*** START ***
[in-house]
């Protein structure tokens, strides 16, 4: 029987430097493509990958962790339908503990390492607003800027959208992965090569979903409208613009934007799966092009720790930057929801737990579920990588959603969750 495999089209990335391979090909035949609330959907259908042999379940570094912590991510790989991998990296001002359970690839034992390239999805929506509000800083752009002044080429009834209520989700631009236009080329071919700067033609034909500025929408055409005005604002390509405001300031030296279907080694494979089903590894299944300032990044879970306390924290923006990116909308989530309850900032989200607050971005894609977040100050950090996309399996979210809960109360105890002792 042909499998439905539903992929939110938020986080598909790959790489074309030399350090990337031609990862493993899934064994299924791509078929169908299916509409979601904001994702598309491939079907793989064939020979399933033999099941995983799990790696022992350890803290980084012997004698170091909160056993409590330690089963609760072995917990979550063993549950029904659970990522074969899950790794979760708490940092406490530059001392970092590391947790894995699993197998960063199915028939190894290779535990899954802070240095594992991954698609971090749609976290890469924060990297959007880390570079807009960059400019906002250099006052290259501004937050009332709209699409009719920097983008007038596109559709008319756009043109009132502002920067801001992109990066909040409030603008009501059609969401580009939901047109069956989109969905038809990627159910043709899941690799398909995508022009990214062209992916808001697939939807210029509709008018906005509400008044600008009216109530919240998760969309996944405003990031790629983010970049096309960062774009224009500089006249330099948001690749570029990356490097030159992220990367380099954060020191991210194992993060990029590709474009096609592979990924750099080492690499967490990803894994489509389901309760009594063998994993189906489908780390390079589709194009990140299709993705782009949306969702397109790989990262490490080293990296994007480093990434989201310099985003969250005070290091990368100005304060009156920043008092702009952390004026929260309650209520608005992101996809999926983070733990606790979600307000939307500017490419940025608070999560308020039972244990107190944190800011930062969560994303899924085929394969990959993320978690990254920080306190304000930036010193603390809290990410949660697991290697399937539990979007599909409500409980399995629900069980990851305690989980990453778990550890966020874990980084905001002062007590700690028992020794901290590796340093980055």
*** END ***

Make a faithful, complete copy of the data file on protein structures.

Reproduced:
[in-house]
């Protein structure tokens, strides 16, 4: 029987430097493509990958962790339908503990390492607003800027959208992965090569979903409208613009934007799966092009720790930057929801737990579920990588959603969750 495999089209990335391979090909035949609330959907259908042999379940570094912590991510790989991998990296001002359970690839034992390239999805929506509000800083752009002044080429009834209520989700631009236009080329071919700067033609034909500025929408055409005005604002390509405001300031030296279907080694494979089903590894299944300032990044879970306390924290923006990116909308989530309850900032989200607050971005894609977040100050950090996309399996979210809960109360105890002792 042909499998439905539903992929939110938020986080598909790959790489074309030399350090990337031609990862493993899934064994299924791509078929169908299916509409979601904001994702598309491939079907793989064939020979399933033999099941995983799990790696022992350890803290980084012997004698170091909160056993409590330690089963609760072995917990979550063993549950029904659970990522074969899950790794979760708490940092406490530059001392970092590391947790894995699993197998960063199915028939190894290779535990899954802070240095594992991954698609971090749609976290890469924060990297959007880390570079807009960059400019906002250099006052290259501004937050009332709209699409009719920097983008007038596109559709008319756009043109009132502002920067801001992109990066909040409030603008009501059609969401580009939901047109069956989109969905038809990627159910043709899941690799398909995508022009990214062209992916808001697939939807210029509709008018906005509400008044600008009216109530919240998760969309996944405003990031790629983010970049096309960062774009224009500089006249330099948001690749570029990356490097030159992220990367380099954060020191991210194992993060990029590709474009096609592979990924750099080492690499967490990803894994489509389901309760009594063998994993189906489908780390390079589709194009990140299709993705782009949306969702397109790989990262490490080293990296994007480093990434989201310099985003969250005070290091990368100005304060009156920043008092702009952390004026929260309650209520608005992101996809999926983070733990606790979600307000939307500017490419940025608070999560308020039972244990107190944190800011930062969560994303899924085929394969990959993320978690990254920080306190304000930036010193603390809290990410949660697991290697399937539990979007599909409500409980399995629900069980990851305690989980990453778990550890966020874990980084905001002062007590700690028992020794901290590796340093980055």